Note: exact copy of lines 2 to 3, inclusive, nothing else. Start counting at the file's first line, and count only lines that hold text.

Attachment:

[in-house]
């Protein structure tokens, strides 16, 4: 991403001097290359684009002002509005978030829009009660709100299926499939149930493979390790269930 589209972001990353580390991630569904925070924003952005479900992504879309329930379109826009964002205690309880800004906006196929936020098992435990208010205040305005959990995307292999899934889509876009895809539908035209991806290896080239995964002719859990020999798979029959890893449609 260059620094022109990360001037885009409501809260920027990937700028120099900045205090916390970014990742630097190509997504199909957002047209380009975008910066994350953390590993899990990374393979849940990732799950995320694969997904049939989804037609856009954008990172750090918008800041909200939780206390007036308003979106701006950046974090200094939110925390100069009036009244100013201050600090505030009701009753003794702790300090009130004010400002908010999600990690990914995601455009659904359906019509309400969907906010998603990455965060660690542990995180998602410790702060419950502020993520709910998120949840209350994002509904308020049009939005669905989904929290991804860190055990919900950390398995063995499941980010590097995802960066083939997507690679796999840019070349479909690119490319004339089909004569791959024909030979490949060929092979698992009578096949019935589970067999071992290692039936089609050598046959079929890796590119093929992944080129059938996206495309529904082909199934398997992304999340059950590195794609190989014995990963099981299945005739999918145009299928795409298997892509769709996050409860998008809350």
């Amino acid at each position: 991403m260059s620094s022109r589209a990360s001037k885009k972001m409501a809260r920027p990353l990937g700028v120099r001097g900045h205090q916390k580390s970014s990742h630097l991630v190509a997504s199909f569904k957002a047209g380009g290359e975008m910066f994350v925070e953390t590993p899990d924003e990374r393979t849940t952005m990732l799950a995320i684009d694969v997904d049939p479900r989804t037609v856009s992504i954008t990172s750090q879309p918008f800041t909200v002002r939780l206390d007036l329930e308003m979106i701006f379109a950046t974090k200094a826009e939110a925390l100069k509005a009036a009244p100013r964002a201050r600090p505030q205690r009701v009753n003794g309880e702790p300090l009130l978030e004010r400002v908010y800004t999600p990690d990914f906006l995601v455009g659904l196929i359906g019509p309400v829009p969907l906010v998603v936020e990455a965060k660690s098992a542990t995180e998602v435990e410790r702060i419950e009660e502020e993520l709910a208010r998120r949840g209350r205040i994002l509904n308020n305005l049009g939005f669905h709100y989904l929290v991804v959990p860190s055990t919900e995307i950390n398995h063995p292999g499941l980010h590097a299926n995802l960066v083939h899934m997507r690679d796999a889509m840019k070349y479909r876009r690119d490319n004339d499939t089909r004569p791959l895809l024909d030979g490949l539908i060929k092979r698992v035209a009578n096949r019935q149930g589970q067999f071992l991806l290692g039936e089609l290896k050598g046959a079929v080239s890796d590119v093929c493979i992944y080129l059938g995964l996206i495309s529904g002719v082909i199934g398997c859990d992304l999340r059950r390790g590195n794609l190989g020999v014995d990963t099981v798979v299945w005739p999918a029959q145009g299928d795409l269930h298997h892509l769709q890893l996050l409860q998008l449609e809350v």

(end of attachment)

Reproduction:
């Protein structure tokens, strides 16, 4: 991403001097290359684009002002509005978030829009009660709100299926499939149930493979390790269930 589209972001990353580390991630569904925070924003952005479900992504879309329930379109826009964002205690309880800004906006196929936020098992435990208010205040305005959990995307292999899934889509876009895809539908035209991806290896080239995964002719859990020999798979029959890893449609 260059620094022109990360001037885009409501809260920027990937700028120099900045205090916390970014990742630097190509997504199909957002047209380009975008910066994350953390590993899990990374393979849940990732799950995320694969997904049939989804037609856009954008990172750090918008800041909200939780206390007036308003979106701006950046974090200094939110925390100069009036009244100013201050600090505030009701009753003794702790300090009130004010400002908010999600990690990914995601455009659904359906019509309400969907906010998603990455965060660690542990995180998602410790702060419950502020993520709910998120949840209350994002509904308020049009939005669905989904929290991804860190055990919900950390398995063995499941980010590097995802960066083939997507690679796999840019070349479909690119490319004339089909004569791959024909030979490949060929092979698992009578096949019935589970067999071992290692039936089609050598046959079929890796590119093929992944080129059938996206495309529904082909199934398997992304999340059950590195794609190989014995990963099981299945005739999918145009299928795409298997892509769709996050409860998008809350």
């Amino acid at each position: 991403m260059s620094s022109r589209a990360s001037k885009k972001m409501a809260r920027p990353l990937g700028v120099r001097g900045h205090q916390k580390s970014s990742h630097l991630v190509a997504s199909f569904k957002a047209g380009g290359e975008m910066f994350v925070e953390t590993p899990d924003e990374r393979t849940t952005m990732l799950a995320i684009d694969v997904d049939p479900r989804t037609v856009s992504i954008t990172s750090q879309p918008f800041t909200v002002r939780l206390d007036l329930e308003m979106i701006f379109a950046t974090k200094a826009e939110a925390l100069k509005a009036a009244p100013r964002a201050r600090p505030q205690r009701v009753n003794g309880e702790p300090l009130l978030e004010r400002v908010y800004t999600p990690d990914f906006l995601v455009g659904l196929i359906g019509p309400v829009p969907l906010v998603v936020e990455a965060k660690s098992a542990t995180e998602v435990e410790r702060i419950e009660e502020e993520l709910a208010r998120r949840g209350r205040i994002l509904n308020n305005l049009g939005f669905h709100y989904l929290v991804v959990p860190s055990t919900e995307i950390n398995h063995p292999g499941l980010h590097a299926n995802l960066v083939h899934m997507r690679d796999a889509m840019k070349y479909r876009r690119d490319n004339d499939t089909r004569p791959l895809l024909d030979g490949l539908i060929k092979r698992v035209a009578n096949r019935q149930g589970q067999f071992l991806l290692g039936e089609l290896k050598g046959a079929v080239s890796d590119v093929c493979i992944y080129l059938g995964l996206i495309s529904g002719v082909i199934g398997c859990d992304l999340r059950r390790g590195n794609l190989g020999v014995d990963t099981v798979v299945w005739p999918a029959q145009g299928d795409l269930h298997h892509l769709q890893l996050l409860q998008l449609e809350v």